Millions never convicted of a crime or medically diagnosed as mentally ill are on the federal government’s list of prohibited gun owners

Steve Overman is a decorated Marine and Iraq War veteran.  He has never been convicted of a crime.

He’s also on the federal government’s list of people banned from buying guns.

In fact, his guns were confiscated by order of the Veterans Administration.

I didn’t know the VA could take away your guns,” he tells The Los Angeles Times.

And you could be next.

Millions of Americans never convicted of a crime or medically diagnosed as mentally ill are being quietly added to the federal government’s list of prohibited gun owners.

Under rules issued by the VA and the Social Security Administration, any beneficiary who has named someone else to handle his or her finances is declared “mentally ill” and entered into the National Instant Check System as a person prohibited from owning a gun.

4.2 million Social Security beneficiaries alone have named a fiduciary to handle their benefits.

With the gun-ban scheme in place at SSA and VA, other federal agencies may adopt the rule, expanding into the millions the number of law-abiding Americans ordered to hand over their guns.

Congress is considering legislation to repeal those rules, but with Democrats holding enough seats in the U.S. Senate to filibuster pro-gun bills, Overman and other law-abiding Americans may never get back their guns.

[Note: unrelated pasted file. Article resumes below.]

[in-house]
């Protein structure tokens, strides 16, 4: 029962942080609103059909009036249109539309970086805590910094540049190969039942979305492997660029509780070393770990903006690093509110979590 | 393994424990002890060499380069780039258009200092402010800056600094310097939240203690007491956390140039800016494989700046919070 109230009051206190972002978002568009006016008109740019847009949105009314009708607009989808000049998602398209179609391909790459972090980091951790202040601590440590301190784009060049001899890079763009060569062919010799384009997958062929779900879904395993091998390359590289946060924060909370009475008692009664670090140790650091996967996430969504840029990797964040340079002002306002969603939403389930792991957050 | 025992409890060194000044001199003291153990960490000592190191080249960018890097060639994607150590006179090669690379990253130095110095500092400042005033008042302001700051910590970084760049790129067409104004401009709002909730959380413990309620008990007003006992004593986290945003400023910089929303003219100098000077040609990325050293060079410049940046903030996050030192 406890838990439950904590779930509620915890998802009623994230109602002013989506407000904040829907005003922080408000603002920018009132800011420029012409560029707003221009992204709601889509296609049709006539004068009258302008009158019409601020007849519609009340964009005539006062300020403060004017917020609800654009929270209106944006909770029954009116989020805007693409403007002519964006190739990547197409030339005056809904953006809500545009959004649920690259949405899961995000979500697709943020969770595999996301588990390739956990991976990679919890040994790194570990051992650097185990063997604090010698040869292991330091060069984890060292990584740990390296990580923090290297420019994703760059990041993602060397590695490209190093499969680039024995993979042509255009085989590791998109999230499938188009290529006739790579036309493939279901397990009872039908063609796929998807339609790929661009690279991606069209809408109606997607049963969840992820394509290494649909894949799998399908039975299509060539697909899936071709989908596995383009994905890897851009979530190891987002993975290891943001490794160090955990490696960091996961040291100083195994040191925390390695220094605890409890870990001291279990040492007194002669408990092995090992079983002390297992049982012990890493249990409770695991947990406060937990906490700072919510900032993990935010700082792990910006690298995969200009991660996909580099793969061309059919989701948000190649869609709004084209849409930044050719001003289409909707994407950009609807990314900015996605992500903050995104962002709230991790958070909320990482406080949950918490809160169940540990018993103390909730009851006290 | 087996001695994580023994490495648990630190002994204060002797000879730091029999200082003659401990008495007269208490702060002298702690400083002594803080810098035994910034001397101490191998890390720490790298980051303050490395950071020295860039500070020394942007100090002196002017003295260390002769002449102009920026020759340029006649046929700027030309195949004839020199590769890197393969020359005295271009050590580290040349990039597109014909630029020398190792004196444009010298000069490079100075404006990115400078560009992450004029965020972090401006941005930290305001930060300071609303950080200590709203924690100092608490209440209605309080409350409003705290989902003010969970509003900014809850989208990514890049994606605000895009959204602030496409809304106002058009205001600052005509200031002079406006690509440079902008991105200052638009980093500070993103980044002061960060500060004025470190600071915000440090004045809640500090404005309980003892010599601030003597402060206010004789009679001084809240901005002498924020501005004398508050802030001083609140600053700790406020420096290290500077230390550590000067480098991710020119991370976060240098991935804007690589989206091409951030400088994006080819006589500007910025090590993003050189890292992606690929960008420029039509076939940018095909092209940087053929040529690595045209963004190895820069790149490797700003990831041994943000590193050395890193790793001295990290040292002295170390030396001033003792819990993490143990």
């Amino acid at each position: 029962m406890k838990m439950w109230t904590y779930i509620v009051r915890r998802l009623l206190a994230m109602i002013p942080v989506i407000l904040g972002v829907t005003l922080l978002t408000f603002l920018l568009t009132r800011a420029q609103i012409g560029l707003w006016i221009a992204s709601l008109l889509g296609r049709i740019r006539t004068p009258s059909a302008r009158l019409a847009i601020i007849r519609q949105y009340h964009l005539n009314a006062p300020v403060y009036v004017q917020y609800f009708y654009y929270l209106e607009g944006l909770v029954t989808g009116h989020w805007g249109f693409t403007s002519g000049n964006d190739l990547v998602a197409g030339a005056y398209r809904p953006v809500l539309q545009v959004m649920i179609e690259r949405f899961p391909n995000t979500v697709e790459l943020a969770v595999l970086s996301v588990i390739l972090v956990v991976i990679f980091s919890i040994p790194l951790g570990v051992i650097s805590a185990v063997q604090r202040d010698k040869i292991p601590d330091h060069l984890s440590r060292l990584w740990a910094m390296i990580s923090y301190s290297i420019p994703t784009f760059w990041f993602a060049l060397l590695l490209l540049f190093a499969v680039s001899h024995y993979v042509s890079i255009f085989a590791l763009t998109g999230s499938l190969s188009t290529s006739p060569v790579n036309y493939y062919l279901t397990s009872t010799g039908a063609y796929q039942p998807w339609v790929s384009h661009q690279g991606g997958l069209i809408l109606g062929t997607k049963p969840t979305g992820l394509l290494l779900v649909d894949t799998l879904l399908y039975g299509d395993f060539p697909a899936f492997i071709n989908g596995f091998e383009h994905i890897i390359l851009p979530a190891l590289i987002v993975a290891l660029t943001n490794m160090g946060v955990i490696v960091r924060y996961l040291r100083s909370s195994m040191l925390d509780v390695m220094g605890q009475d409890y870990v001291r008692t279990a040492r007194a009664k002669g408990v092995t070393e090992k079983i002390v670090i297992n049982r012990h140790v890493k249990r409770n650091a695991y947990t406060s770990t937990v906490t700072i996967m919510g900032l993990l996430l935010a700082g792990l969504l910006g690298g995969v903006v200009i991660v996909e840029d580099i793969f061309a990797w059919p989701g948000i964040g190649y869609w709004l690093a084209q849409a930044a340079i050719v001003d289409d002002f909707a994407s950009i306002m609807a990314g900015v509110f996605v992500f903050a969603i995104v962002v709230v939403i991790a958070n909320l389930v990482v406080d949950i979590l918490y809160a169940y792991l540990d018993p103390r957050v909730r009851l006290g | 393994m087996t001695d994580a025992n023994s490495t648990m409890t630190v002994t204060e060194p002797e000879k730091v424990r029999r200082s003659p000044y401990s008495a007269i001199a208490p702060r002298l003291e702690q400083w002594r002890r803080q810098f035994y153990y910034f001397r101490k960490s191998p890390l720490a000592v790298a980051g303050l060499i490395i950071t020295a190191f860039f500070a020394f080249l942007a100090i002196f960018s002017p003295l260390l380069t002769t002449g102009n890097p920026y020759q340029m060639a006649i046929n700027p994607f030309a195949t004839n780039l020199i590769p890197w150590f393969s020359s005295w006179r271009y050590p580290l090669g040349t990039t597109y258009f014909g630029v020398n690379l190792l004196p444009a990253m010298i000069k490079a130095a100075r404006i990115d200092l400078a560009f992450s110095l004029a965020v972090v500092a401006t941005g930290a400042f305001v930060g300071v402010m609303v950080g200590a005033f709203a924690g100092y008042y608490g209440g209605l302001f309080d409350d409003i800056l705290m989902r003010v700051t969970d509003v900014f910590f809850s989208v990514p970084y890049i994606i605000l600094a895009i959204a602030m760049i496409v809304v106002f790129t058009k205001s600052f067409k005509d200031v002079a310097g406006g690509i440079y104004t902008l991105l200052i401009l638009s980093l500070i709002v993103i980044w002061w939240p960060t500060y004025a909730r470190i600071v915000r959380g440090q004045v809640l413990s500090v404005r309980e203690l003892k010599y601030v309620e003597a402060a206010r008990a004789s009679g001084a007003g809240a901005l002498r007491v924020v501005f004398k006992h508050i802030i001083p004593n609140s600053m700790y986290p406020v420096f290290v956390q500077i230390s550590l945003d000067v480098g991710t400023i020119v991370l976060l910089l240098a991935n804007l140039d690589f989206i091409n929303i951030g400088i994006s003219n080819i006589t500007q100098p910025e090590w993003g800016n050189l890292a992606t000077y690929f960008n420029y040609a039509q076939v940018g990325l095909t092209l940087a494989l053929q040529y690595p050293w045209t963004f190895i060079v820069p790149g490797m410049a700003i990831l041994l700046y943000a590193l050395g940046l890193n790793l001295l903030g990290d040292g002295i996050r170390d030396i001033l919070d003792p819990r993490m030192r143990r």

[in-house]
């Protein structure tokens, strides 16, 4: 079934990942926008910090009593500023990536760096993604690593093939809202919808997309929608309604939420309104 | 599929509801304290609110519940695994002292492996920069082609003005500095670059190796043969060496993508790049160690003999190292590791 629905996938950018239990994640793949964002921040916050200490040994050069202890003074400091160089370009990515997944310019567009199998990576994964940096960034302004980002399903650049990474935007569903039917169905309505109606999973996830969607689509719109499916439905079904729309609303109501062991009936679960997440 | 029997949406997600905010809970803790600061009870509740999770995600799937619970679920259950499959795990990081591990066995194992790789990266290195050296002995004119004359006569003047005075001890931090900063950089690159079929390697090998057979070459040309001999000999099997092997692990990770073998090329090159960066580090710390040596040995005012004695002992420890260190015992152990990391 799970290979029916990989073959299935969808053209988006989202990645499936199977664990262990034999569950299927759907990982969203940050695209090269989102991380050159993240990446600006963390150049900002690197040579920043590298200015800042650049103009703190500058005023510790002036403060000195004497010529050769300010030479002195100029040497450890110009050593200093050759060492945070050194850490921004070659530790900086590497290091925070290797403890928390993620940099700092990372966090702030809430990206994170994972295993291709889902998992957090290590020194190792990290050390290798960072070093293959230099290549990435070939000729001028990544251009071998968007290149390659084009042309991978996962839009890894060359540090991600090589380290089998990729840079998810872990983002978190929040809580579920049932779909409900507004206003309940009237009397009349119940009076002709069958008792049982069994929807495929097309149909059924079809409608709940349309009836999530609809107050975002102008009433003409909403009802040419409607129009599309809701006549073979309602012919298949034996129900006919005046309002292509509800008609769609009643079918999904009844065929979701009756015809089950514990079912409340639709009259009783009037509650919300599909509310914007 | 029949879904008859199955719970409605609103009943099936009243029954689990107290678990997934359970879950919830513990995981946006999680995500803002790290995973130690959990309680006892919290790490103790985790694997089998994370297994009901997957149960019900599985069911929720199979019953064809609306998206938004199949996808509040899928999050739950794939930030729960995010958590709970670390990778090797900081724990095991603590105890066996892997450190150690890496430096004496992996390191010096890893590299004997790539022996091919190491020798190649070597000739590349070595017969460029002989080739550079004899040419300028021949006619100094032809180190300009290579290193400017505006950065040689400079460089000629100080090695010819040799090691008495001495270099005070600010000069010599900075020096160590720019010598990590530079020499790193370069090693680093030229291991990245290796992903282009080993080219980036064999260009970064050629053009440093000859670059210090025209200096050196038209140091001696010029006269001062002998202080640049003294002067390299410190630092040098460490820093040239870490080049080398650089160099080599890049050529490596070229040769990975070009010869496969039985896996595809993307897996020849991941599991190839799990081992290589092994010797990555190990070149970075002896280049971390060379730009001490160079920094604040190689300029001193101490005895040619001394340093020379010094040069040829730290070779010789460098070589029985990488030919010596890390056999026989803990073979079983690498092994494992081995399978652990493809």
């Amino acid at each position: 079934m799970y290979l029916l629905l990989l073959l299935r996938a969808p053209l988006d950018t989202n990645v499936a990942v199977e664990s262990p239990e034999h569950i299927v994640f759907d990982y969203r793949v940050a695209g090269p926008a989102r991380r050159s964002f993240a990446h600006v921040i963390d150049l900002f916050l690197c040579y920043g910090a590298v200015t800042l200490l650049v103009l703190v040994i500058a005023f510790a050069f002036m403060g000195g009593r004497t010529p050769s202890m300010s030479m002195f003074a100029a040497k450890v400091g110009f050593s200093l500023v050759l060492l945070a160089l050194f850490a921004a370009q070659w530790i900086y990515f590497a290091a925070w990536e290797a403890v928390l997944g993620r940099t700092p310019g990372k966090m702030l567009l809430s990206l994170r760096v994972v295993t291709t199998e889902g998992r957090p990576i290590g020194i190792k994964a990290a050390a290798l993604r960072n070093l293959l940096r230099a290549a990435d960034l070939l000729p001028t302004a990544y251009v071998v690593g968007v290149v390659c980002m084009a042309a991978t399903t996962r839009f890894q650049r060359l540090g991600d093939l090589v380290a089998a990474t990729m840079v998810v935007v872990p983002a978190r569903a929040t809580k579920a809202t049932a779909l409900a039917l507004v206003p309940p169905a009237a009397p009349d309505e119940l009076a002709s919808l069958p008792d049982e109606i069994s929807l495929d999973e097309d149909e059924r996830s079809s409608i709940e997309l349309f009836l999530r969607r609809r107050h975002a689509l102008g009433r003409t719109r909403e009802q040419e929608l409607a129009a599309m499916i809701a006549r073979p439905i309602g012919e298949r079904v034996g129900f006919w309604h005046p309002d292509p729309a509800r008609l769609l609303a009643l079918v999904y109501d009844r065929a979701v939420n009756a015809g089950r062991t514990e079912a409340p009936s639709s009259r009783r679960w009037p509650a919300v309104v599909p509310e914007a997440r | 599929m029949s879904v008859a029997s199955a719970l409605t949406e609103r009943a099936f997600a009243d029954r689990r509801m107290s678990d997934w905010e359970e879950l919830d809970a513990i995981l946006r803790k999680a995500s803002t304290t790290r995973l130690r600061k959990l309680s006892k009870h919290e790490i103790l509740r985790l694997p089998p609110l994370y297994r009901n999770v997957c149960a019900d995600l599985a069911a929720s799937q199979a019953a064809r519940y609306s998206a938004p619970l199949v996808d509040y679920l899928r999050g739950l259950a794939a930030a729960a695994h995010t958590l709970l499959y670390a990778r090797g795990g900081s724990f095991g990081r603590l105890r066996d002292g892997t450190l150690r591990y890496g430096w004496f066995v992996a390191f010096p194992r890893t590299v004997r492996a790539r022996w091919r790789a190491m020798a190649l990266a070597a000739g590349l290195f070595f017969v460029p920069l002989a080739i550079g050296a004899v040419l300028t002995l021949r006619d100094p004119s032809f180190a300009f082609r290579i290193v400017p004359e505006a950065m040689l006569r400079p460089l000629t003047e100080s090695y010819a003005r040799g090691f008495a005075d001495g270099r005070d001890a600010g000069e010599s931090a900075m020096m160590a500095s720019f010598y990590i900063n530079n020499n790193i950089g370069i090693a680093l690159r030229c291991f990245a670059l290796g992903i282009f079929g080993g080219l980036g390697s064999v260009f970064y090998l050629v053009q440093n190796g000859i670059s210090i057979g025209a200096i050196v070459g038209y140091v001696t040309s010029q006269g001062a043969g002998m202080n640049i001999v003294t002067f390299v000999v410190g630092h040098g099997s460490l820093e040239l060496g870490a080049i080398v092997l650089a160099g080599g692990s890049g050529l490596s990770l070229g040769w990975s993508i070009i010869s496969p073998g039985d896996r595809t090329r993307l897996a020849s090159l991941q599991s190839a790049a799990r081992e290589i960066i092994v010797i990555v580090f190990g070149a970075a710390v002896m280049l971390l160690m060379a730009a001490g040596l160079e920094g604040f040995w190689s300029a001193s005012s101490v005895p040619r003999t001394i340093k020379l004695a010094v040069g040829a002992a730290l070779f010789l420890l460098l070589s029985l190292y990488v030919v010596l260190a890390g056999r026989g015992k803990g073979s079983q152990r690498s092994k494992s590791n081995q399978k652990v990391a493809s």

Overman is just one of the tens of thousands already violated by the ban.

His only crime was earning a Purple Heart.

Overman was wounded in Iraq when his Humvee struck a roadside bomb.

He suffered a brain injury that affects his memory and cognitive ability.

Since he would forget when bills were due, the VA listed his wife as the person responsible for his finances.

That landed him in the NICS database.

Not only was he robbed of his gun rights, he was forced to give up target shooting, in which he found solace and happiness.

Even The Times, one of America’s most liberal newspapers, notes the ban is a blanket violation of constitutional rights.

In reporting on the new rules, The Times noted:

“…critics — including gun rights activists, mental health experts, and advocates for the disabled — say that expanding the list of prohibited gun owners based on financial competence is wrongheaded.

“Though such a ban would keep at least some people who pose a danger to themselves or others from owning guns, the strategy undoubtedly would also include numerous people who may just have a bad memory or difficulty balancing a checkbook, the critics argue.

“Someone can be incapable of managing their funds but not be dangerous, violent or unsafe,” Dr. Marc Rosen, a Yale psychiatrist who has studied how veterans with mental health problems manage their money, tells The Times.

Rosen fears the rules will discourage Americans from seeking help with mental health issues.

Congress is considering repealing the rules under the Congressional Review Act, which allows lawmakers to overturn federal regulations under limited conditions.

Pro-gun lawmakers have also introduced legislation repealing the rules by law.

Rep. Ralph Abraham’s H.R. 3126, introduced in the last session of Congress, will likely be brought back should the Congressional Review Act attempts fail.

But in either case, efforts to restore gun rights could run into a roadblock in the Senate.  There, Democrats hold 48 seats.

Only 40 votes are needed to prevent legislation from coming to the Senate floor.

Overturning the gun ban rules would require the support of at least eight Democrats, setting up a fractious fight coming into a 2018 election in which Democrats must defend 24 seats, many of them in “red”, pro-gun states.